As part of his new vision for the franchise, Hamilton introduced many Bond firsts. Goldfinger is the first Bond movie to have a cold opening in which the character goes on an unrelated mission to set the tone of the film. It was also the first film in the franchise to feature an opening theme performed by an iconic vocalist, and it was the first Bond film to build upon the relationship between 007 and his gadget-wielding cohort Q.
Sean Connery Took Some Convincing
Even though the Bond franchise had not yet reached the level of full-on frenzy that it would eventually achieve after the release of Goldfinger and Thunderball, Sean Connery was already beginning to feel overwhelmed by the weight of the franchise and what it demanded of him.
Bond turned him into a superstar, but his commitment to the series and its producer’s insistence on pumping out a film a year meant that he was forced to exhaust himself working on the films while having to turn down other roles. It was a lot for one actor to put on their plate.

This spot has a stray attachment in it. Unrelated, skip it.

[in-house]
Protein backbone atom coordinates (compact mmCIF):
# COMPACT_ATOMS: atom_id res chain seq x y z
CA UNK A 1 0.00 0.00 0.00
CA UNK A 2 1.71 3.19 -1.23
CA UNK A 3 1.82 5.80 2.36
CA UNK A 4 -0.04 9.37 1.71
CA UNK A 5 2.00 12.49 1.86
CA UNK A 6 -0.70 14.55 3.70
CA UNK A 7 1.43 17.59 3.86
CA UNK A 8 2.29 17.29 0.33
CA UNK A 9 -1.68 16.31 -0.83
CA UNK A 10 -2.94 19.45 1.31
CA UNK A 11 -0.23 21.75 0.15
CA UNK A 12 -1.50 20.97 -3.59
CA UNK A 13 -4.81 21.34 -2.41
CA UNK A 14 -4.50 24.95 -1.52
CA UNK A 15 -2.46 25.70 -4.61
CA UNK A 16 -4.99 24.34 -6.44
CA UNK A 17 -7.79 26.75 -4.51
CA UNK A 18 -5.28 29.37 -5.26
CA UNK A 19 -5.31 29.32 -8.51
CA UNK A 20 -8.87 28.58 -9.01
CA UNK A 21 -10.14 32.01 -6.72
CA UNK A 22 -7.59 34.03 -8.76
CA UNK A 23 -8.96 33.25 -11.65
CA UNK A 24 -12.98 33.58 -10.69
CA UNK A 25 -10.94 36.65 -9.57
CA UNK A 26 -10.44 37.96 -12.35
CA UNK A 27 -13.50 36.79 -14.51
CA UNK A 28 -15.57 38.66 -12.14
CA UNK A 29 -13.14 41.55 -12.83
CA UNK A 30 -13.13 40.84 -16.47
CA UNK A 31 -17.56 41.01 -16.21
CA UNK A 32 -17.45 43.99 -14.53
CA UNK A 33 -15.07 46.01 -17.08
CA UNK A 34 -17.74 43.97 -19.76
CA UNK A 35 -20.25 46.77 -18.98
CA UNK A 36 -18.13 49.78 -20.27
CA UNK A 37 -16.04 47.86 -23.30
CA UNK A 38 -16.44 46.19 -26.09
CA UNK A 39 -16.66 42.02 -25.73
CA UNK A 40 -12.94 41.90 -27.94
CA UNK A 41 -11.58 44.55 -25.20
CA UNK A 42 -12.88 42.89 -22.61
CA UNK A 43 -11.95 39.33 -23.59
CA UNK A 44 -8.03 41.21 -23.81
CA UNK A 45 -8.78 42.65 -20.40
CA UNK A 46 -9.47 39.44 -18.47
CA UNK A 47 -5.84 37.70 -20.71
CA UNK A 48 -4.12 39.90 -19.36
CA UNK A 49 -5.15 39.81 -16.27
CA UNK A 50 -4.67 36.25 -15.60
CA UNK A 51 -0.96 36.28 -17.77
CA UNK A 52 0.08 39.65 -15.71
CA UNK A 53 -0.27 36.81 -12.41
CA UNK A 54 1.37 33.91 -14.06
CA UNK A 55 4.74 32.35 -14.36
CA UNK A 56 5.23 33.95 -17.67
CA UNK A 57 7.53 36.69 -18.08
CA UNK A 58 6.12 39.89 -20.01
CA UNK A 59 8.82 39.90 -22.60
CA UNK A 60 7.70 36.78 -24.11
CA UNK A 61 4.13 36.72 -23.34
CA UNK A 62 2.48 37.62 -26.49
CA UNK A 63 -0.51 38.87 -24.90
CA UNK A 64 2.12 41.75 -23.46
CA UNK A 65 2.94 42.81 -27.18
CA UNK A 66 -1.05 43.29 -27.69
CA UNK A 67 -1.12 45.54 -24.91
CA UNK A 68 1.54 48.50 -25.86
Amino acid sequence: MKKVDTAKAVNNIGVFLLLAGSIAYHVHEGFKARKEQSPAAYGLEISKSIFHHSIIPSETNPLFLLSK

Connery’s apprehension was further intensified after he gave the Goldfinger script a read. He felt that it was too humorous and at times, unbelievable. He took his concerns to Hamilton who also wasn’t a fan of the original draft written by Richard Maibaum. So, screenwriter Paul Dehn was brought in to revise the script, but the humor was something that remained in the film despite Connery’s concerns.
Goldfinger Introduced Bond and Q’s Dynamic
Although Desmond Llewelyn appeared in From Russia With Love, he really didn’t become fleshed out as the beloved Bond character known as Q until Goldfinger, when Bond visited his lab to receive a load of new spy gear. It proved to be a pivotal moment not just for the film, but for the entire James Bond franchise, all thanks to a crucial piece of direction from Hamilton to Llewelyn.